Valuing a Small Business
The Art and Science of Business Valuation
Whether you’re a seller coming up with an asking price or a buyer making an offer, valuing a small business is often the most important part of the deal. Unfortunately, the question of how to go about valuing your business has a complicated answer. Much like a piece of art, the value is often in the eye of the beholder. Both the buyer and the seller have a wide range of variables to consider:
- Objective for the business
- Acceptable levels of risk and reward
- Differing levels of experience, expertise, etc.
- Reasons for selling
- Emotional connection to the business
- View of the business moving forward
Methods for Valuing a Small Business
While there isn’t one “correct” choice, there are a few generally accepted methods used when valuing a small business. Savvy buyers and sellers will consider all of them. These methods include:
- For-sale multiples
- Comparable transaction multiples
- Discounted cash flow analysis
Each of these options has its benefits and drawbacks. Your first step is choosing which of these options best suits you. It’s a common industry practice to come up with a range of values using various methods and then to compare them against one other. By aggregating these methods for valuing a small business, you hope to end up with a good, fair price.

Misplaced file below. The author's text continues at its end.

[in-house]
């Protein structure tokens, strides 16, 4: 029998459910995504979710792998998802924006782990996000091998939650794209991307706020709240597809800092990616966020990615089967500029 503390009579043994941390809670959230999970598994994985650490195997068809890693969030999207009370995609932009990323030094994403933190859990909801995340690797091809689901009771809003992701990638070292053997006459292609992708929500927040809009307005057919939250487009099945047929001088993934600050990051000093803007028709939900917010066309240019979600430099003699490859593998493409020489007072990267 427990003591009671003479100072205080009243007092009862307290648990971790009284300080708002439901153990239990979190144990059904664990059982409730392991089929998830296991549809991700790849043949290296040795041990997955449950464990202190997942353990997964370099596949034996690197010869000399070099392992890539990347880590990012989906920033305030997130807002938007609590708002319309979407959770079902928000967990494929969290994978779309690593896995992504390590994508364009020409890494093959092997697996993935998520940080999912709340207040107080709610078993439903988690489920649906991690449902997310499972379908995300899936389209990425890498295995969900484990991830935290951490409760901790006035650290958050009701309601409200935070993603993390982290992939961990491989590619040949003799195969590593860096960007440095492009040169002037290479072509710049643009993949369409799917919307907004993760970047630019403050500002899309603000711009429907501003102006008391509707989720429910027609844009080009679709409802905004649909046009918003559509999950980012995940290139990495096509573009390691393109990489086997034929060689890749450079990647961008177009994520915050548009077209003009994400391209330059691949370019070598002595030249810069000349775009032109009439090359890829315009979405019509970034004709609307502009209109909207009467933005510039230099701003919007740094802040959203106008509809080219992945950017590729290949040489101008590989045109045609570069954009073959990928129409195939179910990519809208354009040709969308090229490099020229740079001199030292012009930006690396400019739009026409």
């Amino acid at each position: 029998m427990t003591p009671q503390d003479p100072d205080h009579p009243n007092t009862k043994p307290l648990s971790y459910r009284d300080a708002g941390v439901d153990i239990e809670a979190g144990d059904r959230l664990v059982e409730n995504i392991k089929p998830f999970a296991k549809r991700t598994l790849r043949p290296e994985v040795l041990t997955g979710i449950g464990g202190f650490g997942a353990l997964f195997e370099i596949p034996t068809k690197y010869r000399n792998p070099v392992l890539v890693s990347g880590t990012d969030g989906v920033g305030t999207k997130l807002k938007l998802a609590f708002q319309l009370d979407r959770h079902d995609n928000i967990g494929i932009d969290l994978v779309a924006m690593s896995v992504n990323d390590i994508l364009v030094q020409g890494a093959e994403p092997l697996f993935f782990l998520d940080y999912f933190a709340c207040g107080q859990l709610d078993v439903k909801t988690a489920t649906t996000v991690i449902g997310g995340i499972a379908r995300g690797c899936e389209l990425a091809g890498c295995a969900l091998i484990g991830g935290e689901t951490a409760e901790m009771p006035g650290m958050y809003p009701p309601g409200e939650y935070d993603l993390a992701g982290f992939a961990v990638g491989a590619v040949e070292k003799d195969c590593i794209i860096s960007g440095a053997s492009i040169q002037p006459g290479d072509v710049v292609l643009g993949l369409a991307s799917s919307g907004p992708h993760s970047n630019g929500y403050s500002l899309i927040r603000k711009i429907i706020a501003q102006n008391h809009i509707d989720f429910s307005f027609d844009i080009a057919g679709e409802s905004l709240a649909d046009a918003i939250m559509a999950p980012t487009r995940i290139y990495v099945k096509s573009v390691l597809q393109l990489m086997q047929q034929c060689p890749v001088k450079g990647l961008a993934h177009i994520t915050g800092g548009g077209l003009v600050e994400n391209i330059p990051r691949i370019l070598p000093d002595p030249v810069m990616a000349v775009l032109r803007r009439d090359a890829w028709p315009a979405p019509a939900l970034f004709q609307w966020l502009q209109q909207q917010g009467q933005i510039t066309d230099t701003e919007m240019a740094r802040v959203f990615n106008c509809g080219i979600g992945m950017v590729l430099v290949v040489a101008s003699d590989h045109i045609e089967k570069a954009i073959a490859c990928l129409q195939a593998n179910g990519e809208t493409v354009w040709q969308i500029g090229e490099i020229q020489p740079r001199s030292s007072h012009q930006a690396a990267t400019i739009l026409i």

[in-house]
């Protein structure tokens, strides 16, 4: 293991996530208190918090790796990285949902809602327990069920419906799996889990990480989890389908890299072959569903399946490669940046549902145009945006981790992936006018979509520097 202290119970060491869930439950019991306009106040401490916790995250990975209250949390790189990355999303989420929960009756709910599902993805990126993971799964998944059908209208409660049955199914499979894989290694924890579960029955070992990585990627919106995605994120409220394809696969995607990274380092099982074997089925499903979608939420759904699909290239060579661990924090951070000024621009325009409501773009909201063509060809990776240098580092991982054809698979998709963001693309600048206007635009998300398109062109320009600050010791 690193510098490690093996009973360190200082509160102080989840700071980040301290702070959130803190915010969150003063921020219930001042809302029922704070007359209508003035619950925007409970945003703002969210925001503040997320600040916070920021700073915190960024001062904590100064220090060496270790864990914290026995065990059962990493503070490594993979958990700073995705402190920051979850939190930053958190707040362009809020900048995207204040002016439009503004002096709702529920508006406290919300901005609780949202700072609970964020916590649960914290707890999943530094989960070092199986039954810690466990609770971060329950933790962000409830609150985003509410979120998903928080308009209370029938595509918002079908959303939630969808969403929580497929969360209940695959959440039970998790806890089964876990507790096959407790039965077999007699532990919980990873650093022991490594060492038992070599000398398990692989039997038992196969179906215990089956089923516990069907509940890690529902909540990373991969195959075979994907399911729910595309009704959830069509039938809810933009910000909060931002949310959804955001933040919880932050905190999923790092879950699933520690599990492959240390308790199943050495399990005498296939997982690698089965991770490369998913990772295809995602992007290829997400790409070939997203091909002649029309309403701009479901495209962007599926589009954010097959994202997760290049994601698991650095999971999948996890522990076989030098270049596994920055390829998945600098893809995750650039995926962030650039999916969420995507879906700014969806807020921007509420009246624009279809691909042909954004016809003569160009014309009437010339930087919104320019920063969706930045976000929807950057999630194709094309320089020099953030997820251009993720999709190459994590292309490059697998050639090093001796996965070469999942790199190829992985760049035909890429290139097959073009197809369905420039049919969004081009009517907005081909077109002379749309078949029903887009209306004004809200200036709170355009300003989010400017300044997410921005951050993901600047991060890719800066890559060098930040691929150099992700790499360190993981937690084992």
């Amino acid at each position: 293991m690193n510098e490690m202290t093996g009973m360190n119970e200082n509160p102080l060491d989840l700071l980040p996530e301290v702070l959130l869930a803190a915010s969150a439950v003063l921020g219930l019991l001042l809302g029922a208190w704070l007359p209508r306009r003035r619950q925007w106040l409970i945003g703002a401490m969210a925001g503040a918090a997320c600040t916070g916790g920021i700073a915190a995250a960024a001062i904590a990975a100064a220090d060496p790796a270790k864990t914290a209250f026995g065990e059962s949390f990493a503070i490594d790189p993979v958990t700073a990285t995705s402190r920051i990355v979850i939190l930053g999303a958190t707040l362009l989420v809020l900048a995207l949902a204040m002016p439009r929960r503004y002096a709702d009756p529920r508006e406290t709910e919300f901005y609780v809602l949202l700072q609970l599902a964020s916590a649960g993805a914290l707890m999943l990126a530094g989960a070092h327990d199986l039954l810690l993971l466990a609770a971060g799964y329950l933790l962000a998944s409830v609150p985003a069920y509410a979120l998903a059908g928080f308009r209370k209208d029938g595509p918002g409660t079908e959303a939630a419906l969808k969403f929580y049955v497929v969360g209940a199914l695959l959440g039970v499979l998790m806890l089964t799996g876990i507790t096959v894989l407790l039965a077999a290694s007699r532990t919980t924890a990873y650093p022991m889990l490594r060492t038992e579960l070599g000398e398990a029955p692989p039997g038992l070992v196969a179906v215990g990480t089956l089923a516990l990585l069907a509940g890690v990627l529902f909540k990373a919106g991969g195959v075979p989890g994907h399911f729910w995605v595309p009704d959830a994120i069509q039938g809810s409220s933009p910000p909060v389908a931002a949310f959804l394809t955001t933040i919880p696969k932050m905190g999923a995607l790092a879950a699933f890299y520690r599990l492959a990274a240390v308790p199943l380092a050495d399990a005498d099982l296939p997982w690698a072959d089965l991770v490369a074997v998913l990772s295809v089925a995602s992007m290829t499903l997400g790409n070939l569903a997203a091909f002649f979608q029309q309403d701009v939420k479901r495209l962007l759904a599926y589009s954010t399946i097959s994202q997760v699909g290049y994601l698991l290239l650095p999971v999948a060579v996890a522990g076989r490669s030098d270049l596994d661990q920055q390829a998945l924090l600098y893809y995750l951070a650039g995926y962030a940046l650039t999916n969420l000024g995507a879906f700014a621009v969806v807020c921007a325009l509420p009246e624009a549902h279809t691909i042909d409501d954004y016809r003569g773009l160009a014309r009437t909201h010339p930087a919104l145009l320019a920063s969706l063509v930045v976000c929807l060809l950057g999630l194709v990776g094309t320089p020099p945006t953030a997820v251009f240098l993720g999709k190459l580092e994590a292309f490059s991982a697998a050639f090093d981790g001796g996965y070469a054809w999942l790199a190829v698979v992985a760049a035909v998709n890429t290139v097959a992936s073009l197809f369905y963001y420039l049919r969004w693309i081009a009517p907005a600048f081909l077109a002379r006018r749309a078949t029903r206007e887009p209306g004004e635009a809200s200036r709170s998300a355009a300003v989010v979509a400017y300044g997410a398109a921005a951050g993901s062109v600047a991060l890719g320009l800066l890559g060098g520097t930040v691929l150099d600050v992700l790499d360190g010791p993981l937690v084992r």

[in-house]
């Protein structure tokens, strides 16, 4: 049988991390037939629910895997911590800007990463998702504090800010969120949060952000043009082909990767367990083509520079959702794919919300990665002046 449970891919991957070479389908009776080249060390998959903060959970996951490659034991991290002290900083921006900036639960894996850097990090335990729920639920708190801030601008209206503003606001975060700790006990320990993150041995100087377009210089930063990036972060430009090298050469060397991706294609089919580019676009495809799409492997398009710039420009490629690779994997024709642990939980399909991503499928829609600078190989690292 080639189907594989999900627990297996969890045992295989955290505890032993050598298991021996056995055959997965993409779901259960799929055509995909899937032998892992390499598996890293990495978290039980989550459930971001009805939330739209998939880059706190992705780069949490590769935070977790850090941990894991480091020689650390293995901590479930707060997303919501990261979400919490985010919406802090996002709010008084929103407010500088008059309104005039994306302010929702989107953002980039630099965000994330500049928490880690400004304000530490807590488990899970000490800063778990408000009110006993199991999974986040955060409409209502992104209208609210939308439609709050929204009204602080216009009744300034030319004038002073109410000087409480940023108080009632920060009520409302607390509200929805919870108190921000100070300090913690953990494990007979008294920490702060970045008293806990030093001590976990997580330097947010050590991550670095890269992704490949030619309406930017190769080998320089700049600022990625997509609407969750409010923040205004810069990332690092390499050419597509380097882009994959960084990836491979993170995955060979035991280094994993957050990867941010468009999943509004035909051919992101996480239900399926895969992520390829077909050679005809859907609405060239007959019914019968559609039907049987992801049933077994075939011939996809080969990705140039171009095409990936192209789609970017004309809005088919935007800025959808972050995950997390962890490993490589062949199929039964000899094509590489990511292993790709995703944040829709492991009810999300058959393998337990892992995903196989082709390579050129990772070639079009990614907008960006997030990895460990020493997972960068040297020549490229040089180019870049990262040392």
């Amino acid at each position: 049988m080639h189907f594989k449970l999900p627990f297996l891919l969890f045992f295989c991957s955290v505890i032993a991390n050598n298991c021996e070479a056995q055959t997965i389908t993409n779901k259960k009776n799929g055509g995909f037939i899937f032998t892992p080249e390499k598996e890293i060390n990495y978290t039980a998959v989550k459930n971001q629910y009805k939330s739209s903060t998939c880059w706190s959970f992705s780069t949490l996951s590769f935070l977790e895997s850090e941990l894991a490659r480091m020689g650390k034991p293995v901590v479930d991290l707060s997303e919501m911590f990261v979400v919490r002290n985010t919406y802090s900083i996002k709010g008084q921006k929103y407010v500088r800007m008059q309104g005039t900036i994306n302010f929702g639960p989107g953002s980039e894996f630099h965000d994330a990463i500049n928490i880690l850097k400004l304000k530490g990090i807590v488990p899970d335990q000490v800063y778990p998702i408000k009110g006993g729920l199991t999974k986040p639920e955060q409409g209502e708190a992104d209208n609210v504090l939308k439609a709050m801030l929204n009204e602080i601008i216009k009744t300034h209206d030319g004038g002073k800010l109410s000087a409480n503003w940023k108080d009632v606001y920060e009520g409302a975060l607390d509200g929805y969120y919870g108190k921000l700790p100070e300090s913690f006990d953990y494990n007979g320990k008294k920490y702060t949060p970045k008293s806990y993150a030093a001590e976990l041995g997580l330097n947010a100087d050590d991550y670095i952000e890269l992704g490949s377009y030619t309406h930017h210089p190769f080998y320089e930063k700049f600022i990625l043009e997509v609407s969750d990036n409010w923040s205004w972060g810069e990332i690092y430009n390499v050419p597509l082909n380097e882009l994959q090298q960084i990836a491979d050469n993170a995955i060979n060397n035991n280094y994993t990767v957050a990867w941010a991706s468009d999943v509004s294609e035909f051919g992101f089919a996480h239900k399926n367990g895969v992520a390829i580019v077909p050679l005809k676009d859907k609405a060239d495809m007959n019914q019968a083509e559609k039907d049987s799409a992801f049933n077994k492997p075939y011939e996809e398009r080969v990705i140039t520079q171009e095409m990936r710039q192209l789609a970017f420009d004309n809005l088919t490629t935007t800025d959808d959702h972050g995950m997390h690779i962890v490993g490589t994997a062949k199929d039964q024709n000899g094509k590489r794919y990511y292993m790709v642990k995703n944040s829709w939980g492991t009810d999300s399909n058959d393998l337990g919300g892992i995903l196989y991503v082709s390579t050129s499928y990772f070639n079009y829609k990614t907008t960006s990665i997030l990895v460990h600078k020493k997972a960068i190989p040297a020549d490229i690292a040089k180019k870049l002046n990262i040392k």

Before we go into the details, let’s take a moment to talk about the concept of multiples. At its most basic level, a multiple is simply one financial metric divided by another. The most common one is the P/E ratio, or price-to-earnings ratio. This is simply the price of a business divided by its earnings. For our purposes, we are trying to find the price by taking a metric, for example earnings, and multiplying it by a number to arrive at the price. The tricky part is what number to use, which is what this article will talk about in more depth.
To learn more about multiples, here’s an excellent discussion on Investopedia.com.
Private businesses don’t often have similar publicly traded companies with which to compare themselves. In that case, the listing prices of similar private companies can shed some light on what other sellers think their businesses are worth. While this method can be a good reflection of the current market, the main drawback is that it only reflects what other sellers are asking. Since this doesn’t take into account what buyers are actually paying, sellers should manage their expectations accordingly.
To calculate a valuation based on for-sale multiples, you need to answer two questions:
- What business metric do I use?
- How do I determine the multiple to apply to it?
While there are several to choose from, the most common multiples used in valuing a small business are:
- Price / Sales
- Price / Earnings (or profits)
- Price / Cash Flow
The best practice is to use more than one of these when performing a business valuation. Overlapping ranges across a number of metrics can help support the final valuation. Ideally, you would look at for-sale multiples for businesses that are similar in type, size, and financial profile. Unfortunately, no two companies are exactly alike, which means you will need to make a judgment call based on the information available. If you are having difficulty or need help, you can search for a business broker or business valuation expert in the Firm Exchange Professional Directory.
Consider the Return on Investment when Valuing a Small Business